Hi,everyone, I have a question related to using QN in DMRG.
I am dealing with a model with (spinless) electrons and holes living independently on the 1D lattice. More specifically, say a lattice with N=10 sites, with Ne electrons(Ne =1 , … , N) and Nh holes (Nh = 1 , … , N), electrons and holes can share a lattice site. So the local Hilbert space is 4. Here, I want to constrain the number of electrons and holes during optimization, that is Ne and Nh are all fixed during optimization.
Can I re-intepretate the above QN-DMRG problem in the following way : take the Electron Sitetype, the local Hibert space is also 4. Here I regard the spin-up as electron and the spin-down as hole. So, the conservation of Ne and Nh is converted to the conservation of electron number(conserve_nf=true) and total Sz(conserve_sz=true).
This correspondence seems obvious but I am not sure it’s correct or not, since I don’t know much about the underlying implementation of QN-conserving DMRG.
Thanks for your answering !
Thanks for the question. I’d say for the first part of your question, about whether the interpretation you describe would be correct for the model you want to simulate, is less of a DMRG or ITensor question and more of a theoretical question that you would need to determine in terms of defining your problem.
Maybe I can help, though, by describing what the QN conservation in ITensor DMRG does though, specifically for the Electron site type. For that site type, if you give DMRG an initial state that has N_e electrons (that is \sum_j \langle \hat N \rangle = N_e) whose total S^z adds up to M (that is, \sum_j \langle \hat S^z_j \rangle = M) then throughout the entire DMRG calculation and after those two quantites (total number of electrons and total S^z) will maintain precisely those same values (N_e and M).
You can even check before and after the calculation by calling
sum(expect(psi,"Sz")) what these values are and that they remain the same before and after.
So then if you are correct about just needing to keep track of electrons only, and that implying a certain number of holes, then it sounds like our QN conservation system will be what you need.
Finally, without having thought about it too carefully or fully understanding your problem, it does seem to me that you would only need to know about the number of electrons in your problem, given that you will be conserving electron number and working on a finite system. Then the number of holes would automatically also be conserved, since there is a fixed number of electrons total in your finite system.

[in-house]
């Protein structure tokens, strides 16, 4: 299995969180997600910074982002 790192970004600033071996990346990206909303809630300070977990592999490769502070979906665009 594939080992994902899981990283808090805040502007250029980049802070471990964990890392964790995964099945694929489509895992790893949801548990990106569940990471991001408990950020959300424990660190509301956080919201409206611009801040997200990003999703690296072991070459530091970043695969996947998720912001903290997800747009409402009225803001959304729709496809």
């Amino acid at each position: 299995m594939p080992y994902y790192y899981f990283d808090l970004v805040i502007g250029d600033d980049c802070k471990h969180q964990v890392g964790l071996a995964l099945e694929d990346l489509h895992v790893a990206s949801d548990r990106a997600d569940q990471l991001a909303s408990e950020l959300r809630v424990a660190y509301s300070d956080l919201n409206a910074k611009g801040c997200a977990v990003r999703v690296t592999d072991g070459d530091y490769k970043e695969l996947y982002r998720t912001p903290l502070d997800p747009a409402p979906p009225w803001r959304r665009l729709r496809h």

Oh and you can always test your ideas out on some small systems or on a non-interacting or exactly solvable limit, say, where you know what the answer should be. That’s an important step when trying a new type of calculation.
Hi miles, thanks for your kind reply, I really appreciate that !
I think I would first clarify the meaning of “holes” in my context. Imagine that one layer of holes and one layer of electrons stack together and somehow form a 1D chain. I mean, in this context, holes and electrons are not mutually exclusive, they can live independently and anti-commute with each other mathematically.
So my goal is to conserve Ne and Nh respectively during optimization, that is, U(1) \times U(1) symmetry.
Therefore, my question is : Do I have to define a custom local Hilbert space to fulfill my goal ? Or can I just take Electron SiteType which is already implemented , and conserve total electron number( Ne+Nh in my context) and total spin( Ne-Nh in my context) as I described before?
Thanks for you patient reply !!
I don’t think I can fully answer your question without seeing a more detailed mathematical definition of the system you are interested in simulating. One thing I’m not sure of regarding your system: if a hole moves onto a site with some number of electrons, does the number of electrons on that site go down? Or does it have the same number of electrons and now an extra hole additionally? Note that this is not an ITensor or DMRG question per se, but rather just a mathematical question about the Hilbert space of your system and how you are definition your operators, Hamiltonian, etc.
Separately from this, yes it is definitely possible and not hard to set up a new site type that conserves two different U(1) symmetries. We already have a certain amount of tutorial material on defining new site types here:
In that example, the Sz quantum number is actually a type of U(1) quantum number (just with the name
To define two U(1) quantum numbers within a
QN object, you can do it by writing code like this:
QN("A",na, "B", nb) where “A” and “B” are just strings that can be anything you want (the names of the quantum numbers) and na, nb are integer values.
it will have the same number of electrons and now an extra hole additionally.
But I think I will try both methods （ define custom sitetype as well as try the Electron SiteType ）and check whether they will give the same results. I will come back and leave a comment after I get the results.
I see - great. That clarifies things for me. I think your safest bet is therefore to define a new site type which has two U(1) “particle” numbers and additionally a spin quantum number (you will need to work out what is the total spin of each of the states you want to represent on the site).
Good idea to try it two ways and check if you get the same results. Also if there’s a non-interacting or exactly solvable limit (or solvable by another numerical method like exact diagonalization or QMC) then that’s a really good thing to compare against.